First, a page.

The roads of India are legendary all around the world: a cacophony of beeping horns, traffic jams, street vendors and even the occasional cud-chewing cow. Far from being the sole domain of cars and buses, the busy and often chaotic stretches of tarmac are frequented by bicycles, rickshaws and scooters too.
But when Prabhjeet Singh joined Uber in mid-2015, it was still a purely car-based service and did not reflect this diversity. At that time, Uber was still fairly new to the Indian market having launched there in 2013, three years after rival Indian ridesharing platform Ola. Despite its comparatively late entry, its local growth has been impressive.
“India and South Asia are now some of our top priority markets globally,” Prabhjeet tells The CEO Magazine. The company now operates in more than 90 cities with plans to increase this number to over 200. In the six years since Prabhjeet came on board, he has worked his way up from Head of Strategy and Planning to President India and South Asia.
Meanwhile, the company has transformed from a car-based service provider to a range of products comprising two, three and four-wheelers to better suit the local market. “In markets like India or other emerging markets like Bangladesh or Egypt, we have now pivoted to launch multiple other products,” he explains.
“So, for example, in a market like India, close to half the trips would take place on a three-wheeler or a two-wheeler – something Uber is very proud of in terms of customisation and innovating for the market.”
In markets like India or other emerging markets like Bangladesh or Egypt, we have now pivoted to launch multiple other products.
This is just one of many changes as the company continues to innovate and localise at a fast pace. In addition to being a key strategic market for Uber, India has become a major cog in its global operations. Over the past few years, the company has invested in local technology teams that are driving innovation across the business worldwide.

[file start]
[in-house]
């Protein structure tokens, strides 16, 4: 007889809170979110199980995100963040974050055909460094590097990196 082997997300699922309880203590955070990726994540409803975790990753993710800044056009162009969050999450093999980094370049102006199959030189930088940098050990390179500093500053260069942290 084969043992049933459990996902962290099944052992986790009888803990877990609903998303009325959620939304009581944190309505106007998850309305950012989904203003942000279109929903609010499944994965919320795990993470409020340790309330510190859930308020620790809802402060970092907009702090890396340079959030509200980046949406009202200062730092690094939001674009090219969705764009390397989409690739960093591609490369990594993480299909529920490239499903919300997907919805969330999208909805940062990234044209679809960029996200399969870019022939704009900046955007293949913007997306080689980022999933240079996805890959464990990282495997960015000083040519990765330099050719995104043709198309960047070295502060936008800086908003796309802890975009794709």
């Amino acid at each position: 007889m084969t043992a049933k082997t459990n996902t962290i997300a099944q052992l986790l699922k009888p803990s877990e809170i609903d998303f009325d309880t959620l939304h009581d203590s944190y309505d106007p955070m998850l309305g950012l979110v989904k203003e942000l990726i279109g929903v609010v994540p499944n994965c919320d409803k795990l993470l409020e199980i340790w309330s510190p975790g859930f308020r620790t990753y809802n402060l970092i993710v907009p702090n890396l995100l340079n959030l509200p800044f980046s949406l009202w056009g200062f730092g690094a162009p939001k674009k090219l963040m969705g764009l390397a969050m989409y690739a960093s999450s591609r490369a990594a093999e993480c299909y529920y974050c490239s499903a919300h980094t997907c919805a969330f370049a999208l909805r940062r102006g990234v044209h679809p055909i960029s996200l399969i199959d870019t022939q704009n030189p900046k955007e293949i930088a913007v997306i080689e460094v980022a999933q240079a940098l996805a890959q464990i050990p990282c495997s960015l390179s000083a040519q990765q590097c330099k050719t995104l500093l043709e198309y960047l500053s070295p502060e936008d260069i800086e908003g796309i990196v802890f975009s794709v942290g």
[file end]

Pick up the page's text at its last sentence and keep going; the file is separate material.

The past few years have also seen Uber forge deep local partnerships in the cities in which it operates with initiatives like UberMedic. The special service for frontline healthcare workers launched in April 2020 when India went into a complete lockdown that affected transport options.
Uber worked closely with government authorities on the initiative, using dedicated cars and top-rated drivers who were all well trained in COVID-19 safety protocols. It also partnered with hospitals for the provision of personal protective equipment (PPE) to its drivers such as hand sanitisers, face masks and disinfectant sprays.
“At the end of the day, we are trying to help the cities move forward so we are partnering very closely with them,” Prabhjeet says. This was not the only way in which Uber reacted to the pandemic. When the full scale of the situation became clear at the start of 2020, the company quickly ramped up its health and hygiene efforts.
It clamped down on its Pool service, which enables people heading in a similar direction at a similar time to share the journey and its cost. “We went ahead and immediately scaled down our services,” Prabhjeet recalls.